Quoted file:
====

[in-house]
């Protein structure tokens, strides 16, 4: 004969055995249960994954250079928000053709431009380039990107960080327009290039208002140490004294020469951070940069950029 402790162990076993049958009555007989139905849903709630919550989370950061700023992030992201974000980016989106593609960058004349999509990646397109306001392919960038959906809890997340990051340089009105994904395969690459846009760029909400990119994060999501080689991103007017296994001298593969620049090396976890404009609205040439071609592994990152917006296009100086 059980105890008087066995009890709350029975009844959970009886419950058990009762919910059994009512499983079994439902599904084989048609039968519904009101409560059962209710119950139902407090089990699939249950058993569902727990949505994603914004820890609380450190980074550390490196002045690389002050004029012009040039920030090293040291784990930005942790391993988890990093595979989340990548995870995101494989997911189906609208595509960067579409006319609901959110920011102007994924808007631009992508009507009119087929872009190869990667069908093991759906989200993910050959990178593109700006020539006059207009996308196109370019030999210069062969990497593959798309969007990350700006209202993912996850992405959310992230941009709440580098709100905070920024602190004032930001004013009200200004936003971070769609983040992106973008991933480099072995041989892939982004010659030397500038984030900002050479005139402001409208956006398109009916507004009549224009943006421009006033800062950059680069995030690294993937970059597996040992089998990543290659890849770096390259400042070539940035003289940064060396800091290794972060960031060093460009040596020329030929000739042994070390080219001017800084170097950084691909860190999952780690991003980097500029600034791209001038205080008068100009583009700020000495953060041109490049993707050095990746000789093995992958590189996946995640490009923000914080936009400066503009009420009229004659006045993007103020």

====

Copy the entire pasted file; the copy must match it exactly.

[in-house]
């Protein structure tokens, strides 16, 4: 004969055995249960994954250079928000053709431009380039990107960080327009290039208002140490004294020469951070940069950029 402790162990076993049958009555007989139905849903709630919550989370950061700023992030992201974000980016989106593609960058004349999509990646397109306001392919960038959906809890997340990051340089009105994904395969690459846009760029909400990119994060999501080689991103007017296994001298593969620049090396976890404009609205040439071609592994990152917006296009100086 059980105890008087066995009890709350029975009844959970009886419950058990009762919910059994009512499983079994439902599904084989048609039968519904009101409560059962209710119950139902407090089990699939249950058993569902727990949505994603914004820890609380450190980074550390490196002045690389002050004029012009040039920030090293040291784990930005942790391993988890990093595979989340990548995870995101494989997911189906609208595509960067579409006319609901959110920011102007994924808007631009992508009507009119087929872009190869990667069908093991759906989200993910050959990178593109700006020539006059207009996308196109370019030999210069062969990497593959798309969007990350700006209202993912996850992405959310992230941009709440580098709100905070920024602190004032930001004013009200200004936003971070769609983040992106973008991933480099072995041989892939982004010659030397500038984030900002050479005139402001409208956006398109009916507004009549224009943006421009006033800062950059680069995030690294993937970059597996040992089998990543290659890849770096390259400042070539940035003289940064060396800091290794972060960031060093460009040596020329030929000739042994070390080219001017800084170097950084691909860190999952780690991003980097500029600034791209001038205080008068100009583009700020000495953060041109490049993707050095990746000789093995992958590189996946995640490009923000914080936009400066503009009420009229004659006045993007103020």